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October 2018

Don’t Have High Cholesterol? You Still Might Need a Statin

If you have diabetes or a history of cardiovascular problems, your doctor may prescribe a medicine called a statin, even if you don’t have high cholesterol. Here’s why.

Older man sitting at kitchen table with medicines and glass of water

Understanding cholesterol

Cholesterol is a waxy substance your body uses to break down fatty foods and make hormones.  Your liver produces all the cholesterol your body needs. Extra cholesterol comes from eating foods like meat, poultry, and full-fat dairy products.

Two types of cholesterol travel through your blood. High-density lipoprotein (HDL), or “good,” cholesterol works by moving harmful cholesterol back to the liver, so it can be flushed from the body. Having higher HDL levels decreases your risk for heart disease and stroke. The other type is low-density lipoprotein (LDL), or “bad,” cholesterol. If too much LDL builds up on the walls of your arteries, they can become clogged and narrow, increasing your risk for heart disease and stroke.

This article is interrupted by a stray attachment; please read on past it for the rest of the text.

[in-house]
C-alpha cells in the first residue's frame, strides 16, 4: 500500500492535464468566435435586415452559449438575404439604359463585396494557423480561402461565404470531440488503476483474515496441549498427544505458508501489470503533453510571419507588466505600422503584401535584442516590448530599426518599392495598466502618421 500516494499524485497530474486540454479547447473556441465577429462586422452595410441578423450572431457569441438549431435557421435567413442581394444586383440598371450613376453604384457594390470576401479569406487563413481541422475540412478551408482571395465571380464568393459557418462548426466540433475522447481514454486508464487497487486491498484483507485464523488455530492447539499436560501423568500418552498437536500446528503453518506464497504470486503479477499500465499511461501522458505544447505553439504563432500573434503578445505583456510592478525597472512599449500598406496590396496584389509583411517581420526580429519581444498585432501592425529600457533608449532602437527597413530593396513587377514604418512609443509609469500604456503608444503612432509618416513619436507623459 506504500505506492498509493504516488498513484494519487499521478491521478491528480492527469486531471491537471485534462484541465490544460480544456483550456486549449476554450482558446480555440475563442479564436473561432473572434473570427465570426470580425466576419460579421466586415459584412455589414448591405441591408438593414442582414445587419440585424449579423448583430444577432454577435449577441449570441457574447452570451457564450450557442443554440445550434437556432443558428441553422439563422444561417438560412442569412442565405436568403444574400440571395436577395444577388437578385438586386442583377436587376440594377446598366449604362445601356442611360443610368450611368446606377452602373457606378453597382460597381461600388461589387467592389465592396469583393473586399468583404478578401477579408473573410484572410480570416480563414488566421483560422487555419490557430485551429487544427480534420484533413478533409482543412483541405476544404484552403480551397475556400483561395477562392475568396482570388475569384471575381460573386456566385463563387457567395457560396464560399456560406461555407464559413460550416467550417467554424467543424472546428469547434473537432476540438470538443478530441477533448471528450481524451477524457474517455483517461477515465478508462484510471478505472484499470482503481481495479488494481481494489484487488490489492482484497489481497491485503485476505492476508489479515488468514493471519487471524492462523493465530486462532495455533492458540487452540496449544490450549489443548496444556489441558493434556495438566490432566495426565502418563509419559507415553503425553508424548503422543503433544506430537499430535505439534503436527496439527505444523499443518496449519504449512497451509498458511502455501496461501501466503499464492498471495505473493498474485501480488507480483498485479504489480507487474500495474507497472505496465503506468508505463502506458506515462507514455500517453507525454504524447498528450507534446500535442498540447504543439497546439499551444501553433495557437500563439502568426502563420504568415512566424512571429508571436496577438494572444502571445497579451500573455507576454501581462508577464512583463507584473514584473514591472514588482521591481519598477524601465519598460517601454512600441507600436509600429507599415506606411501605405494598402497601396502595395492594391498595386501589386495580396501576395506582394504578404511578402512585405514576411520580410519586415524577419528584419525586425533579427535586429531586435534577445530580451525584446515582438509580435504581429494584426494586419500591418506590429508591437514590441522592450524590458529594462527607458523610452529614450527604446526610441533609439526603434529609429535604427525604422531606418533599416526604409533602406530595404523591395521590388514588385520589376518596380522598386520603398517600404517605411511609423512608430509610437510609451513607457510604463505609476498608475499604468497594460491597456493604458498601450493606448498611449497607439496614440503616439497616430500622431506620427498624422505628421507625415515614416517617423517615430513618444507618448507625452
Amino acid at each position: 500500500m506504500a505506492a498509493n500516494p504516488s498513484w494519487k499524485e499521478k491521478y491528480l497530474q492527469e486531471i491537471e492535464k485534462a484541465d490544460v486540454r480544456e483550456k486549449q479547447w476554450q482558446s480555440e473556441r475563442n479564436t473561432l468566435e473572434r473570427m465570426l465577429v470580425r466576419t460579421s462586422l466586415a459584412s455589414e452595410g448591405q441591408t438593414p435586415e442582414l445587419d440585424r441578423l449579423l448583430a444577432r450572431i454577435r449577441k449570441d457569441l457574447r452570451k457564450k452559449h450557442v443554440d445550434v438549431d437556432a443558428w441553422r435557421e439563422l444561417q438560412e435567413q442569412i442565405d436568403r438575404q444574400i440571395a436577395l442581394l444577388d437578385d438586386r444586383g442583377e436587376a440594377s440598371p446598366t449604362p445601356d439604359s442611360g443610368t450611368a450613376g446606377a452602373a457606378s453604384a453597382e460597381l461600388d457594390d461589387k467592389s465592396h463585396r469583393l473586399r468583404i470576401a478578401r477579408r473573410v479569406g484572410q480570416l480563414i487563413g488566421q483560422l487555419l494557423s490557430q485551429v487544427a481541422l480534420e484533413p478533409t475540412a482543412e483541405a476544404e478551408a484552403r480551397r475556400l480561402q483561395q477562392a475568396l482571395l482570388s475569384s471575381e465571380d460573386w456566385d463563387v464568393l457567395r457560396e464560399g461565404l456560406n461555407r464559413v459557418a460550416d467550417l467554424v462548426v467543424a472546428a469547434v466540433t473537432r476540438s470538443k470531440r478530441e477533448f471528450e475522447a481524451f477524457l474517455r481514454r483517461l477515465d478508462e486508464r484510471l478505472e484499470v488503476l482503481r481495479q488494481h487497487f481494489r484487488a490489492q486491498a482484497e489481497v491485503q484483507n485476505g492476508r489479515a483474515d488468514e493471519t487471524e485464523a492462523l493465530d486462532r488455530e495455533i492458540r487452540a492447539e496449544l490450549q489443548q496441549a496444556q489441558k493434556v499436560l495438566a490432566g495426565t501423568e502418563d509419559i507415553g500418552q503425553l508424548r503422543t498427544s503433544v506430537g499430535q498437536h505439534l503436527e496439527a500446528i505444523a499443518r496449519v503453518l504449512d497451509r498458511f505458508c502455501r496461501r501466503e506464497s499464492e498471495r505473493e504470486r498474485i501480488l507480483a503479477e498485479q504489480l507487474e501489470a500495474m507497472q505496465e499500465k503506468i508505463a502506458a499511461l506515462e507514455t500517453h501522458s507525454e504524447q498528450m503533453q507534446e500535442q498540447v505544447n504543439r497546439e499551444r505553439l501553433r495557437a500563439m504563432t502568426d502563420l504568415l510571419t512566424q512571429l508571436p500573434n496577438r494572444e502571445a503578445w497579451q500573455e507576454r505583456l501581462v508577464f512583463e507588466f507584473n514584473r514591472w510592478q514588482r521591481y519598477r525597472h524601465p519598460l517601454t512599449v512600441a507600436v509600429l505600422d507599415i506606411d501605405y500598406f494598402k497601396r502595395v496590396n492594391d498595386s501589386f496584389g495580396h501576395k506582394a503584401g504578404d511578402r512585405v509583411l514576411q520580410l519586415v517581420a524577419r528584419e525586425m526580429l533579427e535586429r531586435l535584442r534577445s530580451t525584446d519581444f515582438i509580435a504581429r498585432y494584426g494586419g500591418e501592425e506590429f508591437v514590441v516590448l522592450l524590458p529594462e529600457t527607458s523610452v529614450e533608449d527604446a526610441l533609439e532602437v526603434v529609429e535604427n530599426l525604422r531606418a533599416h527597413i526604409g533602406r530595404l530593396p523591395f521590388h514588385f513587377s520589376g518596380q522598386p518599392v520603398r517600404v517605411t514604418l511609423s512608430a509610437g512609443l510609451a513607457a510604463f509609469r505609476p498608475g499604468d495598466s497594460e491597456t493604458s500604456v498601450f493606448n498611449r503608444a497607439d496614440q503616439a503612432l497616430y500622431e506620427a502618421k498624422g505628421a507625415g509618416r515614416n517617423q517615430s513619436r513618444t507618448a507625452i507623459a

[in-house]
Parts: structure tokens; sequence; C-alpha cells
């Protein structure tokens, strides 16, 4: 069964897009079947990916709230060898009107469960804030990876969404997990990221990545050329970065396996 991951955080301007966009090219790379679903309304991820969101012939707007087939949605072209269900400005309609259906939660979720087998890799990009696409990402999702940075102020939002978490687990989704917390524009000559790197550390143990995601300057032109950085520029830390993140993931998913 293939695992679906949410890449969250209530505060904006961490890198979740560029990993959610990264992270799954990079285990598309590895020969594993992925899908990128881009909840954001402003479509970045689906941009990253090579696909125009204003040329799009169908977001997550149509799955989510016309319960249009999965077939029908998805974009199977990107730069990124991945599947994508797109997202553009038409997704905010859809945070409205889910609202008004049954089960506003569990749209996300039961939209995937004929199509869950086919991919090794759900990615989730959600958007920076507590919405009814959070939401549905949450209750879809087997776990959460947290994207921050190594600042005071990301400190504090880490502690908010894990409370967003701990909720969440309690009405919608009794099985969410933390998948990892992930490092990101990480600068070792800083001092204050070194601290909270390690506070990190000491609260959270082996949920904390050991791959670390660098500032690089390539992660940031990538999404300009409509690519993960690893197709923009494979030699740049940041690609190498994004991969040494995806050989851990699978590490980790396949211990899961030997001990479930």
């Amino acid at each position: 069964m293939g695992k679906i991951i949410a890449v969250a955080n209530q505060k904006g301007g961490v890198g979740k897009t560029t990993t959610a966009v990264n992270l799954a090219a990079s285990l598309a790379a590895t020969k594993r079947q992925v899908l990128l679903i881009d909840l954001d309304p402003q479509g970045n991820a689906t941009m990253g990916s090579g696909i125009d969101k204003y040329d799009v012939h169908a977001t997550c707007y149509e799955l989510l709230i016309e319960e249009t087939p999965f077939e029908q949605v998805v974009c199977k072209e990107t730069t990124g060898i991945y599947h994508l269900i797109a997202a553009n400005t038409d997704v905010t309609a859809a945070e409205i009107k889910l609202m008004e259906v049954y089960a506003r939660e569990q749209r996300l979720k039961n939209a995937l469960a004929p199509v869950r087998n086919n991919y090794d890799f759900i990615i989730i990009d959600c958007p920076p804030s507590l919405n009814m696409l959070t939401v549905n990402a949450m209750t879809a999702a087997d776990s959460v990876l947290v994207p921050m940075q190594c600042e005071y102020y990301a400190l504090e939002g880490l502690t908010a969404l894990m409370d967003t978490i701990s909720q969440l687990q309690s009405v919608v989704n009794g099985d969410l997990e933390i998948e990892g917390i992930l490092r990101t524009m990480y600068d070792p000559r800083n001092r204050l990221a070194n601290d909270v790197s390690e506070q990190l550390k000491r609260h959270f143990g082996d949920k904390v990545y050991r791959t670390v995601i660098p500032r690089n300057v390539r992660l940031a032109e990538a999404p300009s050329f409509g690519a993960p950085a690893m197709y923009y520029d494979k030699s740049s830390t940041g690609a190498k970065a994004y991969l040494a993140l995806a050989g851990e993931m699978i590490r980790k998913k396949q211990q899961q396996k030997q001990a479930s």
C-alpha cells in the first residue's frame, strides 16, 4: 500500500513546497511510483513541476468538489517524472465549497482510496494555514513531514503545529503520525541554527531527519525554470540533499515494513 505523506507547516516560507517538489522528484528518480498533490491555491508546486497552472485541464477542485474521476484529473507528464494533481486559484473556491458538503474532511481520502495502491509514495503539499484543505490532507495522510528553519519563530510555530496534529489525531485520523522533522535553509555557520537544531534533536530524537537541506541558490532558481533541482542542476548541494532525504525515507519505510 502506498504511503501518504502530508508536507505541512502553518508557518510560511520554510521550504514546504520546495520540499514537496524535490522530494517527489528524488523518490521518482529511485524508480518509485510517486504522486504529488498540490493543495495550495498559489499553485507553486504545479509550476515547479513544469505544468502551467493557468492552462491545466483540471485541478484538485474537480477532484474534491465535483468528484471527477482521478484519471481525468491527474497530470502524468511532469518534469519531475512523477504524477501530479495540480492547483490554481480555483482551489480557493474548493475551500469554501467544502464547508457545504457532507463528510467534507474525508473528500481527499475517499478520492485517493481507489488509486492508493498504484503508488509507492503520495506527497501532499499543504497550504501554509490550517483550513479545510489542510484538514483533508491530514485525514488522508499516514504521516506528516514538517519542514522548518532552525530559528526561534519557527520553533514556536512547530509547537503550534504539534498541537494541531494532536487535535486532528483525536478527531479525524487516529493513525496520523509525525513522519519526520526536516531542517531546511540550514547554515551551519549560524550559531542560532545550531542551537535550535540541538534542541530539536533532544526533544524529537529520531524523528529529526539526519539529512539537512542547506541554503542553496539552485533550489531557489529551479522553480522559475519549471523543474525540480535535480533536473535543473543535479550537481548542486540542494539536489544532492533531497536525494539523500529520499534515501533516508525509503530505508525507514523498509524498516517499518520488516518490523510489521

Statins are medicines that reduce the amount of LDL cholesterol the liver produces. They also help lower the amount of LDL cholesterol already in your blood. Some statins can reduce inflammation as well.

When do doctors recommend a statin?

Your doctor may prescribe a statin if you have a high risk of developing cardiovascular disease in the next 10 years. Your LDL level is only one factor your doctor considers when calculating your risk. Others include:

  • Age

  • Gender

  • Race

  • Blood pressure

  • Diabetes

  • Taking medicine for high blood pressure

  • Smoking

  • A family history of premature cardiovascular disease

  • A previous heart attack or stroke

Doctors may advise a statin for people older than age 21 who have a very high LDL level: 190 mg/dl or higher. They may also recommend you take a statin if you have diabetes or a history of cardiovascular problems such as heart attack, stroke, or peripheral artery disease—a narrowing of the arteries to your legs, stomach, arms, and head.

Manage your options

If you start taking a statin, keep using it exactly as prescribed. Most side effects go away as your body adjusts over time. Speak with your doctor if you have sore muscles, memory problems, or other serious side effects. Your doctor can change your dose or switch you to another statin or a different type of medicine.

Online Medical Reviewer: McDonough, Brian, MD
Date Last Reviewed: 6/7/2018
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